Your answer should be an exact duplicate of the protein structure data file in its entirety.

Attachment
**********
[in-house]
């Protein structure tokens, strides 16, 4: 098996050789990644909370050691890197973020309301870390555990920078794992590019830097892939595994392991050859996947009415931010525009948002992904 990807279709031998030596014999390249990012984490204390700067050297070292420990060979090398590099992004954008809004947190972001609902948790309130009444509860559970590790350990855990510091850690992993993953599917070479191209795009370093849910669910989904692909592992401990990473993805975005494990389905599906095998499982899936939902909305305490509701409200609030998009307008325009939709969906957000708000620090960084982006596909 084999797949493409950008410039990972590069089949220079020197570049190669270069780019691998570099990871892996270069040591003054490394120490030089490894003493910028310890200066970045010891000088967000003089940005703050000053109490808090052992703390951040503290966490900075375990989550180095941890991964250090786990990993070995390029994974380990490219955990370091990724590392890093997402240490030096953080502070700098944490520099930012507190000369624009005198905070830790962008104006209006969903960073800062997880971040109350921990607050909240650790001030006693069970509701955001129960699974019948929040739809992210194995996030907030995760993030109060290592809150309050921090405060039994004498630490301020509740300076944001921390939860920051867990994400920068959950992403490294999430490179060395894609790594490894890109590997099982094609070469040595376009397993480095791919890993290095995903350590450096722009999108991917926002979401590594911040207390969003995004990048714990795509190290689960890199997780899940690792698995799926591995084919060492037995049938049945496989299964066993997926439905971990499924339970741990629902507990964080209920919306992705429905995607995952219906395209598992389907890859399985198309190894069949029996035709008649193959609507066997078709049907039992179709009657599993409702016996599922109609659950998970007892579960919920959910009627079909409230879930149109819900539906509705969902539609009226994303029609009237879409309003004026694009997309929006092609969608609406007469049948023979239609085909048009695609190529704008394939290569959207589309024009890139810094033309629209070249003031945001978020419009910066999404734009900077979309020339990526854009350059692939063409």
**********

[in-house]
């Protein structure tokens, strides 16, 4: 098996050789990644909370050691890197973020309301870390555990920078794992590019830097892939595994392991050859996947009415931010525009948002992904 990807279709031998030596014999390249990012984490204390700067050297070292420990060979090398590099992004954008809004947190972001609902948790309130009444509860559970590790350990855990510091850690992993993953599917070479191209795009370093849910669910989904692909592992401990990473993805975005494990389905599906095998499982899936939902909305305490509701409200609030998009307008325009939709969906957000708000620090960084982006596909 084999797949493409950008410039990972590069089949220079020197570049190669270069780019691998570099990871892996270069040591003054490394120490030089490894003493910028310890200066970045010891000088967000003089940005703050000053109490808090052992703390951040503290966490900075375990989550180095941890991964250090786990990993070995390029994974380990490219955990370091990724590392890093997402240490030096953080502070700098944490520099930012507190000369624009005198905070830790962008104006209006969903960073800062997880971040109350921990607050909240650790001030006693069970509701955001129960699974019948929040739809992210194995996030907030995760993030109060290592809150309050921090405060039994004498630490301020509740300076944001921390939860920051867990994400920068959950992403490294999430490179060395894609790594490894890109590997099982094609070469040595376009397993480095791919890993290095995903350590450096722009999108991917926002979401590594911040207390969003995004990048714990795509190290689960890199997780899940690792698995799926591995084919060492037995049938049945496989299964066993997926439905971990499924339970741990629902507990964080209920919306992705429905995607995952219906395209598992389907890859399985198309190894069949029996035709008649193959609507066997078709049907039992179709009657599993409702016996599922109609659950998970007892579960919920959910009627079909409230879930149109819900539906509705969902539609009226994303029609009237879409309003004026694009997309929006092609969608609406007469049948023979239609085909048009695609190529704008394939290569959207589309024009890139810094033309629209070249003031945001978020419009910066999404734009900077979309020339990526854009350059692939063409």